Thy life to thy neighbor’s creed has lent,
All are needed by each one;
Nothing is fair or good alone.
        Emerson—Each and All.
Ah, qui jamais auroit pu dire
Que ce petit nez retroussé
Changerait les lois d’un empire.
  Ah, who could have ever foretold that that little retroussé nose would change the laws of an empire.
        Charles Simon Favart—Les Trois Sultanes. (1710). Favart used the story of Soleiman, by Marmontel.
A little leaven leaveneth the whole lump.
        Galatians. V. 9.
Nor ease nor peace that heart can know,
  That like the needle true,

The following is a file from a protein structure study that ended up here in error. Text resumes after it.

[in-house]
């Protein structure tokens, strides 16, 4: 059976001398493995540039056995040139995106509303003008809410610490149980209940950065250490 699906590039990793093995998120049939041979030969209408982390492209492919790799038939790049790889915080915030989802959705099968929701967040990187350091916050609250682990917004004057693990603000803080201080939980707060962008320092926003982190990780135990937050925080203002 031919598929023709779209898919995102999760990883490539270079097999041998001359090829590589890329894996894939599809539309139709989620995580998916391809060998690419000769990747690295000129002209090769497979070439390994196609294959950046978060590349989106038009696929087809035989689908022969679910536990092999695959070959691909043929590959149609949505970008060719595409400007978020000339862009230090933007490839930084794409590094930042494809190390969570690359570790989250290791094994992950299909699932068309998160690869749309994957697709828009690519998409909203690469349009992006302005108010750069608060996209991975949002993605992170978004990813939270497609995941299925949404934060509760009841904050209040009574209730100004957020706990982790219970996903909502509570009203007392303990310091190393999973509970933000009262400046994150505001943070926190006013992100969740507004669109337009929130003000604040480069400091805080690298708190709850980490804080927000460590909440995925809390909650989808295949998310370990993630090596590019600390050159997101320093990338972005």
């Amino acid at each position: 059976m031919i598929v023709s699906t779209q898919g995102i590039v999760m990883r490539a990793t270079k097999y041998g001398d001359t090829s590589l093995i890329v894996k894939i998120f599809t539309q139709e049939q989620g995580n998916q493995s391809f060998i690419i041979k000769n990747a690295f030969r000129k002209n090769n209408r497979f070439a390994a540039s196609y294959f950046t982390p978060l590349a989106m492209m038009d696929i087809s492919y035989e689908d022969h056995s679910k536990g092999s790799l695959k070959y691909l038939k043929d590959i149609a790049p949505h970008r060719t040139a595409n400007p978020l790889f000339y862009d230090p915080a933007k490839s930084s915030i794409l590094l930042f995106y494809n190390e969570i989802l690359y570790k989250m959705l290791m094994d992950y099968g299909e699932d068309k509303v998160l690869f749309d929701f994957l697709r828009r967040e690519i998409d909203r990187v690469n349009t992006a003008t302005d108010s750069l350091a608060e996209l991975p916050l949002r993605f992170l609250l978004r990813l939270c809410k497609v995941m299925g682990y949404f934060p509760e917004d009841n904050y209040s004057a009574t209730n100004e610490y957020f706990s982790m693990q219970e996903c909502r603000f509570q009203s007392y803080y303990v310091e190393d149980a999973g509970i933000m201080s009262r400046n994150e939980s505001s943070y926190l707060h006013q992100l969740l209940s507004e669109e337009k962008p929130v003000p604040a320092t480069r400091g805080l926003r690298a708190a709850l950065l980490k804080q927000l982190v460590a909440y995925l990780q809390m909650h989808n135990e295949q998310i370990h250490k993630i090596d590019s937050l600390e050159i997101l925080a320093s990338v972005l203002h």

Turns at the touch of joy or woe;
  But turning, trembles too.
        Mrs. Greville—Prayer for Indifference. Same idea in Bishop Leighton’s Works.
        Lay ye down the golden chain
From Heaven, and pull at its inferior links
Both Goddesses and Gods.
        Homer—Iliad. Bk. 8. Cowley’s trans. See also in Milton—Paradise Lost. Bk. II. I. 1004; 1. 1050. Cotton Mather. Treatise entitled Schola et Scala Naturæ. Idea found in Lucan. “Aurea Catena Homeri,” sometimes called “The Hermetic or Mercurial chain.” Idea used by John Arndt—True Christianity. Bk. I. Ch. 4. Southey, quoting Wesley in Life of Wesley. Professor Sedgwick—Review of a Free Inquiry into the Nature and Origin of Evil.
Spontaneously to God should turn the soul,
Like the magnetic needle to the pole;
But what were that intrinsic virtue worth,
Suppose some fellow, with more zeal than knowledge,
  Fresh from St. Andrew’s College,
Should nail the conscious needle to the north?